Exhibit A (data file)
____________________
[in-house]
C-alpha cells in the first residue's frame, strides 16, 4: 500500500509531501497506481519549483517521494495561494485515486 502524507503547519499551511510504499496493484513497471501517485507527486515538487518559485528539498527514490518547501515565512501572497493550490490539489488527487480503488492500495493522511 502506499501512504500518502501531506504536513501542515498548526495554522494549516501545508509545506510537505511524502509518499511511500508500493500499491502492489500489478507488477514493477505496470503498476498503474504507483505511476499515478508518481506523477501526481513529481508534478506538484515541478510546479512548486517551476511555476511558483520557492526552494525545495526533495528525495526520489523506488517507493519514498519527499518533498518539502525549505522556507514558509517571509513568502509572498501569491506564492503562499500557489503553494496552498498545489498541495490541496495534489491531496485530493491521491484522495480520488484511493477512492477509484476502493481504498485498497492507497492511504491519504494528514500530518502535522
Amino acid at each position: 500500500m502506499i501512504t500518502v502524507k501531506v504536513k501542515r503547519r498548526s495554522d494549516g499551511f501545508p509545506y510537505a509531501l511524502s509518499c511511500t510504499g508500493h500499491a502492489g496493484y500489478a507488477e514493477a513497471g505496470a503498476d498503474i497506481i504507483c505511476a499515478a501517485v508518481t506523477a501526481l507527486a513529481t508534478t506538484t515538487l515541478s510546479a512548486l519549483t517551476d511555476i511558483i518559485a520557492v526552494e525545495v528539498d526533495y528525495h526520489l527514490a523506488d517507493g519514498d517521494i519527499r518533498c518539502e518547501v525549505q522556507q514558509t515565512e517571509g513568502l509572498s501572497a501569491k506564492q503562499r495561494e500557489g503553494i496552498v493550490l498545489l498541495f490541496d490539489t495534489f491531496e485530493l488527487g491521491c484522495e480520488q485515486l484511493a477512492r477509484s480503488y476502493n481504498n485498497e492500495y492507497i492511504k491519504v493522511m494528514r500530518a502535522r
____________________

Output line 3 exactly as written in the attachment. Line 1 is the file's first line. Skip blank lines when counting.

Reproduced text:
Amino acid at each position: 500500500m502506499i501512504t500518502v502524507k501531506v504536513k501542515r503547519r498548526s495554522d494549516g499551511f501545508p509545506y510537505a509531501l511524502s509518499c511511500t510504499g508500493h500499491a502492489g496493484y500489478a507488477e514493477a513497471g505496470a503498476d498503474i497506481i504507483c505511476a499515478a501517485v508518481t506523477a501526481l507527486a513529481t508534478t506538484t515538487l515541478s510546479a512548486l519549483t517551476d511555476i511558483i518559485a520557492v526552494e525545495v528539498d526533495y528525495h526520489l527514490a523506488d517507493g519514498d517521494i519527499r518533498c518539502e518547501v525549505q522556507q514558509t515565512e517571509g513568502l509572498s501572497a501569491k506564492q503562499r495561494e500557489g503553494i496552498v493550490l498545489l498541495f490541496d490539489t495534489f491531496e485530493l488527487g491521491c484522495e480520488q485515486l484511493a477512492r477509484s480503488y476502493n481504498n485498497e492500495y492507497i492511504k491519504v493522511m494528514r500530518a502535522r